He’s Just Not That Into You…Marriage Neither.

February 13, 2009



Ahh yes, yet another movie about the woes of dating and the never ending search for the confirmation of signs and signals.  What does it mean when he does this?  What does it mean when she doesn’t do that?  I know he’s wearing a wedding band but he’s going to leave me for his wife, right?  You see where I’m going with this.  Insert your own body-language related inquiries here.

If you’re  single, married, or somewhere in between He’s Just Not That Into You promises to resonate with anyone familiar with the dating scene in the age of Facebook and all communication electronic.   While I wasn’t exactly blown away by the story the sexy cast of characters was enough to keep me involved in their lives. 

At the center is Gigi (Ginnifer Goodwin), a twenty something career gal who suggests that girls are and have always been socialized to embark on a lifelong quest for Mr. Right.  As such, the story is mostly weaved from a Gigi-point-of-view where women second-guess themselves,  pondering if a guy can be Mr. Right after the first date and, of course, what it means if he doesn’t call after that first date.  Gigi, the hopeless romantic, is clearly the comic relief and through her series of desperate and quirky encounters with the opposite sex her storyline will surely give you something to chat about in the dark .


As for the XY chromosome side of the tale, the guys- who share fewer bonding scenes than their female counterparts- ponder questions about commitment and what it takes to stay in a relationship.  This perspective centers around Ben (Bradley Cooper), a married thirty something who seeks to answer the age-old question if men and women can be friends without the benefits.   Unfortunate for him, his “friend” is the uber sultry and sweet Anna (Scarlett Johansson).  Judging from the audience’s reaction to Ben and Anna’s will-they-or-wont-they scenes I gather that married men all over the world are questioning their fidelity if they ever got Johansson alone in an office.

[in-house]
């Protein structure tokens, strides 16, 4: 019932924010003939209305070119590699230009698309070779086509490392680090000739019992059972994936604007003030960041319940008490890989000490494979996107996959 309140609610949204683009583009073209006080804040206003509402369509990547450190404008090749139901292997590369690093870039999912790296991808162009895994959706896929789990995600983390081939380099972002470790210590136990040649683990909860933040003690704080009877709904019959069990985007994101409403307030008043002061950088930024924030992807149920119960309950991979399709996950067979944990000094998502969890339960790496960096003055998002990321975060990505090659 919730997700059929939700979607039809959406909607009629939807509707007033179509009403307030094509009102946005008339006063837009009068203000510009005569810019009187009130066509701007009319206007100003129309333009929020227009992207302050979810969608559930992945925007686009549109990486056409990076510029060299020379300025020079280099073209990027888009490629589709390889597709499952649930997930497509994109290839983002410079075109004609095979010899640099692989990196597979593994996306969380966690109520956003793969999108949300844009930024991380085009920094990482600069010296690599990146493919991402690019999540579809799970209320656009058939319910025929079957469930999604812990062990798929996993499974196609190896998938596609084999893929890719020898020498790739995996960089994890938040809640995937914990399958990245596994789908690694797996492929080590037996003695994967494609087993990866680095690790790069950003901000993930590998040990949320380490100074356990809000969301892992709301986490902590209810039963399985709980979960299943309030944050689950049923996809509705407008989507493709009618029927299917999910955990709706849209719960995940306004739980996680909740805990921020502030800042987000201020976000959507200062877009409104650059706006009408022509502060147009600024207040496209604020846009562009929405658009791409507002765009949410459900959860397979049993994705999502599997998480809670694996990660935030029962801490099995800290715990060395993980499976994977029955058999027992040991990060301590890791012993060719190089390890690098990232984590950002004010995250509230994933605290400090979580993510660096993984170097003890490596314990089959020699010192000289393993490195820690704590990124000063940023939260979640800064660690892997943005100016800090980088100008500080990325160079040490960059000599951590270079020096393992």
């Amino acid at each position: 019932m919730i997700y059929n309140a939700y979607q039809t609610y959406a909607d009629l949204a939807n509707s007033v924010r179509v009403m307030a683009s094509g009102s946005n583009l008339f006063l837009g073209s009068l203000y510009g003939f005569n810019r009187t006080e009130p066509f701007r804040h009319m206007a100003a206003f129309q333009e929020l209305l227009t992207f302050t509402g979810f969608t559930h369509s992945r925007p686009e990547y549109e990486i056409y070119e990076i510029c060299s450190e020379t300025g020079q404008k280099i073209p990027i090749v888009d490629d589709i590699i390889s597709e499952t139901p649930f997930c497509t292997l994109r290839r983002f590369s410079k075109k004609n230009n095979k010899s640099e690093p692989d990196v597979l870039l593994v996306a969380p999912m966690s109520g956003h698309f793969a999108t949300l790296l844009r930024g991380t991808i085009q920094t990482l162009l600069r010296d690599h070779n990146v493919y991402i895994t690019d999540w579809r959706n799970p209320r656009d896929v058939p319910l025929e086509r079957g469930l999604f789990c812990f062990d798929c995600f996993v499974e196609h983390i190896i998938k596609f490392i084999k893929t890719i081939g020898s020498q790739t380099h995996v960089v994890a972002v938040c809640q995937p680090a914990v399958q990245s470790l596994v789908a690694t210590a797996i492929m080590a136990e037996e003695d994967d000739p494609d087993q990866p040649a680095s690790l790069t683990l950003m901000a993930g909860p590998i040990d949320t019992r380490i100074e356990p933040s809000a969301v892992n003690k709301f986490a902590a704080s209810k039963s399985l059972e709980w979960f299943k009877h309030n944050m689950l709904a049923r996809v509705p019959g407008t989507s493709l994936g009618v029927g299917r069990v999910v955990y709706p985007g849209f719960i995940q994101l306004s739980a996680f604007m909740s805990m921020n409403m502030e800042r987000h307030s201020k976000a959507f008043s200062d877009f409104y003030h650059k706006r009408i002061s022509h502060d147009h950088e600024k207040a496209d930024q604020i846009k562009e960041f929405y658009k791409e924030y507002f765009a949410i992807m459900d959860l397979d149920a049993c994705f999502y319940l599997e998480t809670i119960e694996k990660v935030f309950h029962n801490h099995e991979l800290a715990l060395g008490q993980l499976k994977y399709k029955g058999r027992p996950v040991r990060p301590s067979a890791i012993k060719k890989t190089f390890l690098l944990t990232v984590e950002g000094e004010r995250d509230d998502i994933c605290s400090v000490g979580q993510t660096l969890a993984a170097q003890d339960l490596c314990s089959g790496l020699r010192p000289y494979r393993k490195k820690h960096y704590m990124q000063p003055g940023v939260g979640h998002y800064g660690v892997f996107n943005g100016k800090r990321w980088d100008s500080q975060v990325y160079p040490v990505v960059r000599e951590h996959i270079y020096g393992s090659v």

As each character navigates the seas of romance the moral is that there are no hard and fast rules to dating, no sure fire signs of ones intentions, and that being alone does not necessarily equate loneliness.  While the cut away documentary-like testimonials of love gone awry are humourous, to walk into the theatre with the expectation of HJNTIY being a litmus test of sorts for the perfect relationship (and I know you’re out there) is a fallacy.  Viewers will identify will some characters more than others and derive their own opinions. 

Which leads me back to my title post.  I left the theatre slightly unsettled at the implication that all men fear marriage and only agree to do it at the suggestion of their wives-to-be.  This conflict is mirrored in Neil  (Ben Affleck) as he struggles to commit to marriage after dating Beth (Jennifer Aniston) for seven years.  Similarly, Ben implies that marrying  his college sweetheart Janine (Jennifer Connelly), was at her request.  Glad it’s just a movie.



One comment

  1. Hi Movie Shrink,
    I agree with you that there was definitely a strong perspective given about the men who fear committment and marriage in this movie. However, you did not mention Conor (Kevin Connolly) who very much wanted to settle down and get married. Also, although Neil (Ben Affleck) and Alex (Justin Long) initially were not interested in marriage and committment, they eventually changed their minds, without the coercion of women I might add. I think the movie is a very real glimpse of what women face in the dating world. And, it is skewed to show the He’s Just Not That Into You Perspective rather than the He’s Very Into You Perspective, so it makes sense that it did not provide as strong a perspective about the men who crave committment and marriage. Thanks for a thought provoking and interesting review. I look forward to your future reviews!

    Movie Goer

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